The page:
By Jay Gonzales –


Colonel Dad – James Meger Dedicated to Serving Family, Nation

When Col. James Meger learned the Father’s Day Council Tucson wanted to honor him as a 2016 Father of the Year, his gut reaction was to deflect the honor to all military parents, some of whom he’s met and some he doesn’t know.

It’s not that he doesn’t think he’s been a good father to his three children or a good husband to his wife. It’s that he knows that throughout a career that led to being named commander of the 355th Fighter Wing at Davis-Monthan Air Force Base in 2014, he’s been surrounded by fathers and mothers of all ranks who have been through the same trials and tribulations, and who are at least as deserving, if not more so.

“If you look at what we’re asked to do to defend the Constitution of the United States of America, with that comes a certain level of commitment,” Meger said. “Every one of these moms and dads that are here with kids has stood up to do that.”

Meger recalled the time he was stationed in Germany and received orders to deploy to Kosovo within hours while his wife, Kari Meger, was on a plane flight home from visiting her family in Tucson. With no way to contact her, he had to leave a note letting her know he had “gone to war” without saying goodbye.

He expects he wasn’t the first to experience that nor will he be the last.

“Another big one was in 2003 and I deployed for Operation Iraqi Freedom, and this time we have two kids,” he said. “That’s a game-changer. My oldest daughter is 2 and (son) Ryan is 8 months. You say goodbye to your kids. You give your wife a hug and a kiss. Your son is sitting on the concrete like this (with arms raised to be picked up), and you have to turn around and walk away.

“I say this quite often. While we in the military serve and are wearing the uniform, the family members back home will sacrifice. You try and strike the balance, but there are times when the family is going to be second place to executing the mission.”

Meger said it’s an accepted fact of military life that when you serve, you miss a lot of milestones and events.

Ryan, now 13, won a national championship in skeet shooting while Meger was away. His oldest daughter, Allie, now 15, grew seven inches between times he saw her during one of his deployments.

“You miss everybody’s birthdays. You miss anniversaries. You miss Christmas,” Meger said. “It’s all those things that make it difficult. And so many moms and dads go through this so often from this installation.”

One of the ways the Megers keep track of family milestones is through a series of pencil markings on a tall 2-by-4 piece of wood that is their traveling door frame, which follows them wherever they go. The marks record dates and times in their children’s lives. The lowest mark on the board is when youngest daughter Abby, now 9, was able to stand.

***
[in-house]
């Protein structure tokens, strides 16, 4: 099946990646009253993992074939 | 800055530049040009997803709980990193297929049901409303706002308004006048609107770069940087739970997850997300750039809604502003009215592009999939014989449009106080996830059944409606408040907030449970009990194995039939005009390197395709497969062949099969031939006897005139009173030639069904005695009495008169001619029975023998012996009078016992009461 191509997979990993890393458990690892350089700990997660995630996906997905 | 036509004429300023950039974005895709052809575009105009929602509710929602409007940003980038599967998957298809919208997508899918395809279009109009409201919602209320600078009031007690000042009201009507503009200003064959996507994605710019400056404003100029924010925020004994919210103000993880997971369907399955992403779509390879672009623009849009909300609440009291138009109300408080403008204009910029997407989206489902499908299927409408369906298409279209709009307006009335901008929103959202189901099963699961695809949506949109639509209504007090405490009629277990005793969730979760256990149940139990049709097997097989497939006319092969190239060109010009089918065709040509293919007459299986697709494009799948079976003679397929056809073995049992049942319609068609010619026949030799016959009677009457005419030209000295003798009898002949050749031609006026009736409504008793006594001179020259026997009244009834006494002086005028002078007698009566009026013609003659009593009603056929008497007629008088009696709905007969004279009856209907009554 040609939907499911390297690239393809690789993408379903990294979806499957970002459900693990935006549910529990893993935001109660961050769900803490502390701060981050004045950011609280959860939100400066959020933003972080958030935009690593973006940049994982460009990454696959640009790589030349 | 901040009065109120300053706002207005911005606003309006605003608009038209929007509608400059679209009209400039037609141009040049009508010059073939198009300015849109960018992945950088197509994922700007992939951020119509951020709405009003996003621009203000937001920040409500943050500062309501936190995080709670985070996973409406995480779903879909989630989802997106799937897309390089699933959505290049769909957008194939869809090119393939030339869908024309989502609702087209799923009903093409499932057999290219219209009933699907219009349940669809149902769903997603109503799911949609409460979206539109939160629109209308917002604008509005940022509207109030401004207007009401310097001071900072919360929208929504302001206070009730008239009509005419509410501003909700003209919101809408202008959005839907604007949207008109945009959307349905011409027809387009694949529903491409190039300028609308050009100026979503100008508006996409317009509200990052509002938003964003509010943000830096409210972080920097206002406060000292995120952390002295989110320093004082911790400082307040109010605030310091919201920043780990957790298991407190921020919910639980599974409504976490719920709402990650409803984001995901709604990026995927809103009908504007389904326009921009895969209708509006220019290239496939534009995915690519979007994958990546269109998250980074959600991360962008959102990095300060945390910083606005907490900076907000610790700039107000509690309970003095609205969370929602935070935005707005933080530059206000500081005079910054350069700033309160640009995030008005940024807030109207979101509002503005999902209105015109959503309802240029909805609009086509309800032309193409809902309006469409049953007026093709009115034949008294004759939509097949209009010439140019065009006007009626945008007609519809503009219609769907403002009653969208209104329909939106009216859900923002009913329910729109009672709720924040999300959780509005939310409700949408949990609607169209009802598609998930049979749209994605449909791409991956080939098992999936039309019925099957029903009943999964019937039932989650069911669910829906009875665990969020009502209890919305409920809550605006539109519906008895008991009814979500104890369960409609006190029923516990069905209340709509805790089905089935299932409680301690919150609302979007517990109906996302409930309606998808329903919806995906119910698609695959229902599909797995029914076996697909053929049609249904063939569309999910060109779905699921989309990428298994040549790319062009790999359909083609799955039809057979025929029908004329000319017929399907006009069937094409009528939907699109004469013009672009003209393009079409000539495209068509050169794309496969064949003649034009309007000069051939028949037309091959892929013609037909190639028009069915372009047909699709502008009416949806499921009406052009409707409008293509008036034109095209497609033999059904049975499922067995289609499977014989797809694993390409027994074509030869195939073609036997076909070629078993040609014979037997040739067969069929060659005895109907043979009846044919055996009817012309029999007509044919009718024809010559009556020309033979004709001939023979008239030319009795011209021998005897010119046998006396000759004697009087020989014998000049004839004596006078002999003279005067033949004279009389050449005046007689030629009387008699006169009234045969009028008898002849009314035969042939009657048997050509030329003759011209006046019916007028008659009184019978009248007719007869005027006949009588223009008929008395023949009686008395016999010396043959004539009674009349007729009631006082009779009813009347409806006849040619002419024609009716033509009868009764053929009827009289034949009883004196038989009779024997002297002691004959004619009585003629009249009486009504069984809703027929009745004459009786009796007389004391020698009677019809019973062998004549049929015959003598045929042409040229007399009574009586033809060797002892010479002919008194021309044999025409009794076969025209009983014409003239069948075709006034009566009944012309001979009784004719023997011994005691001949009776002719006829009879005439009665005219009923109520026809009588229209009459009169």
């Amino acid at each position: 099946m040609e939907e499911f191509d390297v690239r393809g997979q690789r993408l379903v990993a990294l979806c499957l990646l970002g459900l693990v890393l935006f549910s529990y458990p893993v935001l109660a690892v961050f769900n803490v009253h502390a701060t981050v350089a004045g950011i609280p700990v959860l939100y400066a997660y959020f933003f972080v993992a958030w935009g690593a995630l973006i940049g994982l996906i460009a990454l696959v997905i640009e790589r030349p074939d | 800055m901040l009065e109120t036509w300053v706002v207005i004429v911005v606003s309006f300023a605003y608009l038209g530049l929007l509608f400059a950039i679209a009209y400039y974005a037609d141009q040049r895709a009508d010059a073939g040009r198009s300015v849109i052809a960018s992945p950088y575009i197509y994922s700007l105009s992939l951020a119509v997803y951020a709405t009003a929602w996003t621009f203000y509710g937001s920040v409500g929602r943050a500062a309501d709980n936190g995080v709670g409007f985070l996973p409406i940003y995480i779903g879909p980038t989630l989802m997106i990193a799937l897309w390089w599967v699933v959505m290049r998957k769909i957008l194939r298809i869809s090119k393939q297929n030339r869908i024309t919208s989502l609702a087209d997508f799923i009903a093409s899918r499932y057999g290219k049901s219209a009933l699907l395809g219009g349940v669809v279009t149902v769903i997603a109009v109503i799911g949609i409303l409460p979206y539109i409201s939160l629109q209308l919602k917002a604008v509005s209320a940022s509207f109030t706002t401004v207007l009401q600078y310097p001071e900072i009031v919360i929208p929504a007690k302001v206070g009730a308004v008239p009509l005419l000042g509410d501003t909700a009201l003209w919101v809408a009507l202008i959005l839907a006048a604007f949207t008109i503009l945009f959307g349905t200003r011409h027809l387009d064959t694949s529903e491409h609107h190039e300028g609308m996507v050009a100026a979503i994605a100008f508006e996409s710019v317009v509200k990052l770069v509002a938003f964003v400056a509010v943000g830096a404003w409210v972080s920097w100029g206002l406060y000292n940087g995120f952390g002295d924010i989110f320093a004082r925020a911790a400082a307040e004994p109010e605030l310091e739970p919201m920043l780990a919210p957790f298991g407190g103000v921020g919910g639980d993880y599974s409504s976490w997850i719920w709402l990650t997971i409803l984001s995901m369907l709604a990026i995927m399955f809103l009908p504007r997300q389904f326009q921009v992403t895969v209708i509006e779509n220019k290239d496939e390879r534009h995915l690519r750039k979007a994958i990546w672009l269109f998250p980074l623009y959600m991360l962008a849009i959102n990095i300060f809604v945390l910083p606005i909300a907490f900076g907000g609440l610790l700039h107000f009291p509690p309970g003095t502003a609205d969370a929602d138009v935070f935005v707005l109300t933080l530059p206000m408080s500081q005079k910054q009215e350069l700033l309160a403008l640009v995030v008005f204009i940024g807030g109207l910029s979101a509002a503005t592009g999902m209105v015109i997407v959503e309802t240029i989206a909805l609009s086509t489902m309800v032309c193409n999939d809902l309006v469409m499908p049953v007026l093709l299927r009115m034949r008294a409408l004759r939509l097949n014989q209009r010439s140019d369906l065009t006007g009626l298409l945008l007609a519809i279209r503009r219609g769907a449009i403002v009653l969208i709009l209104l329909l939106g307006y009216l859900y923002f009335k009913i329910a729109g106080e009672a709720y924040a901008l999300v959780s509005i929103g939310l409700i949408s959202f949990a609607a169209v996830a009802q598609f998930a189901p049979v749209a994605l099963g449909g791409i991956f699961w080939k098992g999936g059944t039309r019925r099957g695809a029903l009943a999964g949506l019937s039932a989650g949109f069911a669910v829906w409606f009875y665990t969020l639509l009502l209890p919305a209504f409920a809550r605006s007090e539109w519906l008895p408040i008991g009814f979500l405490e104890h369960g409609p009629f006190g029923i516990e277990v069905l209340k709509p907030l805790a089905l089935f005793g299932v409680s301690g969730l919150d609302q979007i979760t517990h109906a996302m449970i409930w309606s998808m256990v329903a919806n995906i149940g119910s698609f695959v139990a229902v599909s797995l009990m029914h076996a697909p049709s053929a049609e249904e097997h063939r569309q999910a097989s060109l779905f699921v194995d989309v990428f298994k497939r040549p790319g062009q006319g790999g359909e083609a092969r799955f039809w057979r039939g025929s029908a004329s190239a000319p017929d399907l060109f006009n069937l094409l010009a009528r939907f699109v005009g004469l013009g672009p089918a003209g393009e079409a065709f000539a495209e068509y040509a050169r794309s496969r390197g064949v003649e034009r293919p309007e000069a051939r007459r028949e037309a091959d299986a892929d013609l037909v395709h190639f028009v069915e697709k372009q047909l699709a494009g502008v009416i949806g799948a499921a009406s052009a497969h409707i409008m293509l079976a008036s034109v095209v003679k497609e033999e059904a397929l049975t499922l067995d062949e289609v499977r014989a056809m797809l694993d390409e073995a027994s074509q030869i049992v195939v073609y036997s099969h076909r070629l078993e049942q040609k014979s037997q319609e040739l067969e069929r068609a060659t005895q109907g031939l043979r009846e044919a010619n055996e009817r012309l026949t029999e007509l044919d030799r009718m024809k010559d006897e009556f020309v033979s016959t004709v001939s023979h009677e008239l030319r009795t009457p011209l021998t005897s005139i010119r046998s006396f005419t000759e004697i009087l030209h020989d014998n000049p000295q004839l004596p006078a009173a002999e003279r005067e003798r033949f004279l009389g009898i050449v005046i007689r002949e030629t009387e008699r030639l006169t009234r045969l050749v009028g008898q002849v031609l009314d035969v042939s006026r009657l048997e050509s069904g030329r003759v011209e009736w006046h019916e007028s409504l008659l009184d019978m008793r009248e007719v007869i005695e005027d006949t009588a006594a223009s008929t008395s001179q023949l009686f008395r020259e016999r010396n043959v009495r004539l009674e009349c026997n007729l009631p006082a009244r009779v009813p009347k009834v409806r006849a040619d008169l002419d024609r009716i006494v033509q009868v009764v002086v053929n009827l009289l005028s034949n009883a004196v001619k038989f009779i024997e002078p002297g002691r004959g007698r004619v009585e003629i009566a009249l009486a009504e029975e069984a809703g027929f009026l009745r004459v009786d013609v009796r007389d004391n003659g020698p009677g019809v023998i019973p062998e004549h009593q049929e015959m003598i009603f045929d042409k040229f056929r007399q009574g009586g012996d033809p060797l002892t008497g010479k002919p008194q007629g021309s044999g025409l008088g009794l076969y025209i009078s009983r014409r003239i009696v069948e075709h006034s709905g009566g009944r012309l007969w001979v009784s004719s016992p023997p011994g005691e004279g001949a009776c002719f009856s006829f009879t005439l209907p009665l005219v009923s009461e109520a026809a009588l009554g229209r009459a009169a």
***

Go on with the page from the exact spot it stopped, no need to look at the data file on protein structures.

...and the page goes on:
“I want to be able to look back and see this,” Meger said. “When you don’t have a root you just say I’m going to bring it with me.”

With their history marked on the 2-by-4, Meger said, it allows the family to look forward to what’s ahead rather than dwell on what was missed, and reconnect when the family is together again.

“We’re more of a forward-thinking kind of family,” he said. “We’ll celebrate what we can along the way. But it’s always so incredible to roll back to the installation and just wrap your arms around your family. The love is right there right away again.”

Reconnecting with the family after a deployment, or even today after a day as base commander, takes on several forms, said Kari, a Tucson native and graduate of Amphitheater High School. It’s something the family is focused on in their time together because it can be intermittent or interrupted.

“It is a challenge,” she said. “There are many times when he’s not home at dinner time, or he can’t drive up to Phoenix and go to volleyball games.

“He makes sure he checks in a lot. It might be a car ride. It might be taking a walk after dinner, or even folding laundry. There’s always just a reconnection and making sure everyone’s OK.”

Meger said learning how to be a dad, and not just a military dad, came from different places along the way, in his life and his career.

“My dad was always very focused on people, not on things,” he said. “Things and stuff will happen, but you need to be people-focused. That’s how I’ve always tried to be.”

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